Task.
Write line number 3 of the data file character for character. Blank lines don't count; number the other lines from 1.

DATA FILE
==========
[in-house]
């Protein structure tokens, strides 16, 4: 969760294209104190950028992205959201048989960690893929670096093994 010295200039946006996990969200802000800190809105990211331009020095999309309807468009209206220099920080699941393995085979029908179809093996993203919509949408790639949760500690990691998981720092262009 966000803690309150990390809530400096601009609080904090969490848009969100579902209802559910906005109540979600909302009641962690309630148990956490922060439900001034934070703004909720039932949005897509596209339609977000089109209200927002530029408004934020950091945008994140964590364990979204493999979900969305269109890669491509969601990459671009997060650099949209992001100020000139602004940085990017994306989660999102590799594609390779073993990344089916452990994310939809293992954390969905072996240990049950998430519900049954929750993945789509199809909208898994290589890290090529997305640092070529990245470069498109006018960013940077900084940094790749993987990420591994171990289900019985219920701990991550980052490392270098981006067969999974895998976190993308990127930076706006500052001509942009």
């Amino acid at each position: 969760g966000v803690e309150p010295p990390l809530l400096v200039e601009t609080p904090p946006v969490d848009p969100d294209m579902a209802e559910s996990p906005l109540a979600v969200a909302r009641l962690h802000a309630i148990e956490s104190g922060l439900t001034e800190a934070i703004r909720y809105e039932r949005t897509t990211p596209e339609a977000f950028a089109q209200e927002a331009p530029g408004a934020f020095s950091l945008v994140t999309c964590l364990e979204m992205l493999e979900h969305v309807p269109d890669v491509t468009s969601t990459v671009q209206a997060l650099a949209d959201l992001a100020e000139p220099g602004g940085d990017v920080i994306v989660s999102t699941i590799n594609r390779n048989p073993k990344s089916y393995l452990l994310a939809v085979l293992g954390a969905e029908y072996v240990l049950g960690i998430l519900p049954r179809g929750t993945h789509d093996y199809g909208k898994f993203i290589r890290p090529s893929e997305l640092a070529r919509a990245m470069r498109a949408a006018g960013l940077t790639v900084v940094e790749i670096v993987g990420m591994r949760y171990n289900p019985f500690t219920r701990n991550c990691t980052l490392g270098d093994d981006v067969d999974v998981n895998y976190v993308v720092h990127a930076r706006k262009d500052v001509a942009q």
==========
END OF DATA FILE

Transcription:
């Amino acid at each position: 969760g966000v803690e309150p010295p990390l809530l400096v200039e601009t609080p904090p946006v969490d848009p969100d294209m579902a209802e559910s996990p906005l109540a979600v969200a909302r009641l962690h802000a309630i148990e956490s104190g922060l439900t001034e800190a934070i703004r909720y809105e039932r949005t897509t990211p596209e339609a977000f950028a089109q209200e927002a331009p530029g408004a934020f020095s950091l945008v994140t999309c964590l364990e979204m992205l493999e979900h969305v309807p269109d890669v491509t468009s969601t990459v671009q209206a997060l650099a949209d959201l992001a100020e000139p220099g602004g940085d990017v920080i994306v989660s999102t699941i590799n594609r390779n048989p073993k990344s089916y393995l452990l994310a939809v085979l293992g954390a969905e029908y072996v240990l049950g960690i998430l519900p049954r179809g929750t993945h789509d093996y199809g909208k898994f993203i290589r890290p090529s893929e997305l640092a070529r919509a990245m470069r498109a949408a006018g960013l940077t790639v900084v940094e790749i670096v993987g990420m591994r949760y171990n289900p019985f500690t219920r701990n991550c990691t980052l490392g270098d093994d981006v067969d999974v998981n895998y976190v993308v720092h990127a930076r706006k262009d500052v001509a942009q």